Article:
NEHĀVAND, a town in western Iran, situated in the northern Zagros region (lat 34˚11′ N, long 48˚22′ E, elev. 1,786 m/5,860 ft.). It lies some 90 km/50 miles south of Hamadan, from which it is separated by the massif of the Alvand Kuh, which rises to 3,572 m/11,716 feet, and from which streams provide Nehāvand and its agricultural hinterland with a plentiful water supply.
Since Nehāvand lies on an historic route from central Iraq through Kermanshah (q.v.) to northern Iran, it has often been traversed by armies and has been the site of various battles (see below). Nehāvand and its region have been inhabited since prehistoric times, as disclosed by the excavations conducted in 1931-32 at Giyan Tepe by Georges Contenau and Roman Ghirshman. The excavation showed that the site of Giyan Tepe had been occupied from at least the fifth millennium to about 1,000 BCE. In Achaemenid times, Nehāvand was within the southernmost part of Media, and according to Strabo, the town was (re-)founded by Xerxes I. In 1946 a stone stele was found near Nehāvand bearing an inscription of the Seleucid Emperor Antiochus III (r. 223-187 BCE) instituting the cult of his wife Queen Laodicea (see EPIGRAPHY ii. GREEK INSCRIPTIONS; Matheson, pp. 115-16). During Parthian times, Nehavand was, according to the later Arab historian Dinavari (p. 40; tr., p. 66), the seat of the Parthian prince Ardavān, son of Ašah (i.e, Artabanus I), while, under the Sasanians, the district of Nehāvand seems to have been granted out to the Qāren family (see KĀREN), and there was a fire temple there (Dinavari, p. 94; tr., pp. 124-25; cf. Markwart, p. 19).
When the Arabs invaded Iran from Iraq during the caliphate of ʿOmar (r. 13-23/634-44), a famous battle was fought near Nehāvand at a date placed by the Arabic sources between 18 AH/639 and 21/641 (Minorsky, p. 23). The Sasanian commander is named as Ḏu’l-Ḥājebayn Mardānšāh b. Hormoz and the Arab one as Noʿmān b. Moqarren, governor of Kaskar in Lower Iraq. The Arabs were victorious, and the Iranian plateau was opened up thereby to the invaders (Balāḏori, pp. 302-7; Dinavari, pp. 133-38; tr., pp. 168-74; Ṭabari, I, pp. 2596-615; tr., pp. 179-200; Maqdesi, V, pp. 180-82; tr., II, pp. 856-58; Caetani, IV, pp. 474-504; Spuler, pp. 13-14; Noth, pp. 274-76; Donner, pp. 428-35).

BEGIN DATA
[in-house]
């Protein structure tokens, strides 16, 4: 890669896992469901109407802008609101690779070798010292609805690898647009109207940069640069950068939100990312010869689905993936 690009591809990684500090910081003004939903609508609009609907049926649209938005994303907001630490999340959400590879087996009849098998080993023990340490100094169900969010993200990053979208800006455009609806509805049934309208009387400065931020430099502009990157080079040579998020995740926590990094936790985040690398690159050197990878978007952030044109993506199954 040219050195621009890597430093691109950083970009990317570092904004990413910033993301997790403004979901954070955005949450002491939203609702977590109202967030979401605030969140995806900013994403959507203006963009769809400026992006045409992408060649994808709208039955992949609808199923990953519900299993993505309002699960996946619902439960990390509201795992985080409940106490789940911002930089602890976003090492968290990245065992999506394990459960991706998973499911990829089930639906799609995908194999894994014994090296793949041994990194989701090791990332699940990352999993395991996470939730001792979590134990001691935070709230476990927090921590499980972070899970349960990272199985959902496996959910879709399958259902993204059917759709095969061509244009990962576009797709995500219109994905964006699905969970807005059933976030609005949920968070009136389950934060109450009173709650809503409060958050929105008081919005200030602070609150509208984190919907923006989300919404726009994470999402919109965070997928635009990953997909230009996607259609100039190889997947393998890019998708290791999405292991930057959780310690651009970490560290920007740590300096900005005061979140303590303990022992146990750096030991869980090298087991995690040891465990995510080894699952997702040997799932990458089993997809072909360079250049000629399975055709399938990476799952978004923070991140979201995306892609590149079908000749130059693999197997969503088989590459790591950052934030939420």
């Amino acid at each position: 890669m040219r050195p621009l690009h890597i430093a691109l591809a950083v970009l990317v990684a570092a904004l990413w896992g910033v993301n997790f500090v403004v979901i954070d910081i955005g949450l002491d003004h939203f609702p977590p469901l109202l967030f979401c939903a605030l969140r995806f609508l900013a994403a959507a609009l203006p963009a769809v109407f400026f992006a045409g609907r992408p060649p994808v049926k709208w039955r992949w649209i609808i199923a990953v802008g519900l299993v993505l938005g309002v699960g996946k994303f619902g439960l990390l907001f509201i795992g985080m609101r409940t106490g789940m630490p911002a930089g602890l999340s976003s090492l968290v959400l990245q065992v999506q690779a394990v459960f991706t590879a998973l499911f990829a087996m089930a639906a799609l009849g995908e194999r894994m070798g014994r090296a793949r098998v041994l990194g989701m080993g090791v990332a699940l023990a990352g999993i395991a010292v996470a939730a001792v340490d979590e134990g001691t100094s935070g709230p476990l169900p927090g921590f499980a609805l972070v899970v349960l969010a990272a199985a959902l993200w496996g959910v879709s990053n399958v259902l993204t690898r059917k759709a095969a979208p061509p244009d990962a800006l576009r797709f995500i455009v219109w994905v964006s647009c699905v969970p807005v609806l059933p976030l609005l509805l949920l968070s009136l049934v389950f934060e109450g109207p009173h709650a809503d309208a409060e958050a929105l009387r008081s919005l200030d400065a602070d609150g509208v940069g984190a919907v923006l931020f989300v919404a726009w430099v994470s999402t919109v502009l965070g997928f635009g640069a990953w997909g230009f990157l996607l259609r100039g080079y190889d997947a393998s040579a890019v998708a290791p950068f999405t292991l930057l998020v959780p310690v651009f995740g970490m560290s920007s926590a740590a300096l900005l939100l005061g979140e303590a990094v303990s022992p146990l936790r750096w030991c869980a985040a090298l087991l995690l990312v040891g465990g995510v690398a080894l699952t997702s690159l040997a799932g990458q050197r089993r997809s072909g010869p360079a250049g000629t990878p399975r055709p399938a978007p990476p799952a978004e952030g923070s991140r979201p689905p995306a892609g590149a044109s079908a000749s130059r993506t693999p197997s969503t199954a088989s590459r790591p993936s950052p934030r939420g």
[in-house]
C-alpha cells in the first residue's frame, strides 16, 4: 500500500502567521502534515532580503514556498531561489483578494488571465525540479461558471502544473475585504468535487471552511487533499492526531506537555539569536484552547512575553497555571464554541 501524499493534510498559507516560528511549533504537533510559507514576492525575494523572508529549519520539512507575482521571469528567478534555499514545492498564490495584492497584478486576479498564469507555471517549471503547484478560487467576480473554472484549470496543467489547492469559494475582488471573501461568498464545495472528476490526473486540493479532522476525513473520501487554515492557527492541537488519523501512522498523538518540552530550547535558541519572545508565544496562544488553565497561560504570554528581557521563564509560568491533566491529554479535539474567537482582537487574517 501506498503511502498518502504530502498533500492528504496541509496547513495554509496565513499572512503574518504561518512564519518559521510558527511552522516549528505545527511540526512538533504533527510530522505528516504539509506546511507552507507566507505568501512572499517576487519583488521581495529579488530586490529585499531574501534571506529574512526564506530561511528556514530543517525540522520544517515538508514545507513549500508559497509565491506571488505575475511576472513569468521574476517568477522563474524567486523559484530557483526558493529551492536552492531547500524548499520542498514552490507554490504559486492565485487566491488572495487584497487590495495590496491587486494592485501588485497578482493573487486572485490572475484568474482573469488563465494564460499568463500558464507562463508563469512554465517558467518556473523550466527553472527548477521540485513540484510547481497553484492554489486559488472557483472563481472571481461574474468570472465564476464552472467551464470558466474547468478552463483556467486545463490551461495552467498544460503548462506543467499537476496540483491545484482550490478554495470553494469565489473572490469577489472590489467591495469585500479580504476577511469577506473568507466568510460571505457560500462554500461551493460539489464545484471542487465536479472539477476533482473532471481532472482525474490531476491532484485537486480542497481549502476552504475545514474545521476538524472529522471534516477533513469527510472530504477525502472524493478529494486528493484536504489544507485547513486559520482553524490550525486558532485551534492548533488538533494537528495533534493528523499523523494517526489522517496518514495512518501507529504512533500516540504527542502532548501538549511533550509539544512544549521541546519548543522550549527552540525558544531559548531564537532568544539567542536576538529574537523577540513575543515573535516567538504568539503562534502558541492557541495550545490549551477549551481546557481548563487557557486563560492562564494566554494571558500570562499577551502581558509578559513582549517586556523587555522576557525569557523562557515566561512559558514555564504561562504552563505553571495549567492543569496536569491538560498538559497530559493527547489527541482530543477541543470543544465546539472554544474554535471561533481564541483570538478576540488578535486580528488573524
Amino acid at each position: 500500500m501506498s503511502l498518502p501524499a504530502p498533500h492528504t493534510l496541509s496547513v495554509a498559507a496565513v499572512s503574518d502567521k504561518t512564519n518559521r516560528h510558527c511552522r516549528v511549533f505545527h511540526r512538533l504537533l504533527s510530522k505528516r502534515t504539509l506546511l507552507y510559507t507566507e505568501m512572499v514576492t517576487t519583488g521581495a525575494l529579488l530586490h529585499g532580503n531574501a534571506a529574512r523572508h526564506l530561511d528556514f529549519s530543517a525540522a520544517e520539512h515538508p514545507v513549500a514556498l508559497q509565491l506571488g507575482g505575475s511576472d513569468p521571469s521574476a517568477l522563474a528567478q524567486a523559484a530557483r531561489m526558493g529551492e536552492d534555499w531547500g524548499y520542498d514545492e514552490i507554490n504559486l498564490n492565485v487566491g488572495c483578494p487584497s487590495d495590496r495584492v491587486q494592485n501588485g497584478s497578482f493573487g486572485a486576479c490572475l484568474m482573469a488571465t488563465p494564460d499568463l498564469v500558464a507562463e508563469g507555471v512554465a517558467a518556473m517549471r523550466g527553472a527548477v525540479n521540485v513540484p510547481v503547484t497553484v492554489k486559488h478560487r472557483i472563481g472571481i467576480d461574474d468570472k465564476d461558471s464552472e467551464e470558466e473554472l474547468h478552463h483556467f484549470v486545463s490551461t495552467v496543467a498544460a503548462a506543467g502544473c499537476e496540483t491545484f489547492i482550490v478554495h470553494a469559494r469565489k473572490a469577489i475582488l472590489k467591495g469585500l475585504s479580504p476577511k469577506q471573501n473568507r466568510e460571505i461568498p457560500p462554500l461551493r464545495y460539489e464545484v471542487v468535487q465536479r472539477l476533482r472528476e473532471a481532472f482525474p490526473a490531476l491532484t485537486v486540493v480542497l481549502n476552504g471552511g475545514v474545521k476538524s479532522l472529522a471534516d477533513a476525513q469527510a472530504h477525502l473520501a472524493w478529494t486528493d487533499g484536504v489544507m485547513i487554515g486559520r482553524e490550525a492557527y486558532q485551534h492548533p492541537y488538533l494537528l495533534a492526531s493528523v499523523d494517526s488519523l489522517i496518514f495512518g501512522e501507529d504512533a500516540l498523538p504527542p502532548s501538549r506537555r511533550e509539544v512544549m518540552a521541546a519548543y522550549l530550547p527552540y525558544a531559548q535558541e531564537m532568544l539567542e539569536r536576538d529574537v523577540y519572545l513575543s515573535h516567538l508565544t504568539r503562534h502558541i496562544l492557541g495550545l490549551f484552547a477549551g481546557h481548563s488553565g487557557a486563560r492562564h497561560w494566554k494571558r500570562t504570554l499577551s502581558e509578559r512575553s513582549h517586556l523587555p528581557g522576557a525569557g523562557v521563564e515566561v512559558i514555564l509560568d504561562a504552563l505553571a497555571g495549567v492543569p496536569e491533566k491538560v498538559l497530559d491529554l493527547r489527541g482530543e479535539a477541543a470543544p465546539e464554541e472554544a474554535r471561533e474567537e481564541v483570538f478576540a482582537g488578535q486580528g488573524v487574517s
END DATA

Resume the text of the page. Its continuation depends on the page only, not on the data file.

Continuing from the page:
Nehāvand flourished in the early Islamic centuries as part of the wider province of Jebāl, at first as the center of the district of Māh al-Baṣra (Media of the Basrans) with its revenues allocated to the stipends (ʿaṭāʾ) of the troops from Basra garrisoning it. The geographers describe it as a prosperous commercial center, in particular trading in high quality saffron grown in the adjacent district of Ruḏrāvar between Nehāvand and Hamadan, and as growing fine crops of fruit, exported as far as Iraq, while willow wood was produced for polo mallets, as also were various scents and unguents. It had two congregational mosques, an older and a newer one (Moqaddasi, p. 393; Ebn Ḥawqal, pp. 358, 368; tr., pp. 350, 359-60; Eṣṭaḵri, p. 199; Abu Dolaf, p. 18; tr., p. 50; Ḥodud al-ʿālam, p. 141; tr., p. 132; Yāqut, V, pp. 313-14; Schwarz, pp. 498-509; Le Strange, pp. 196-97; tr., pp. 212-13; Barthold, p. 181; tr., p. 268).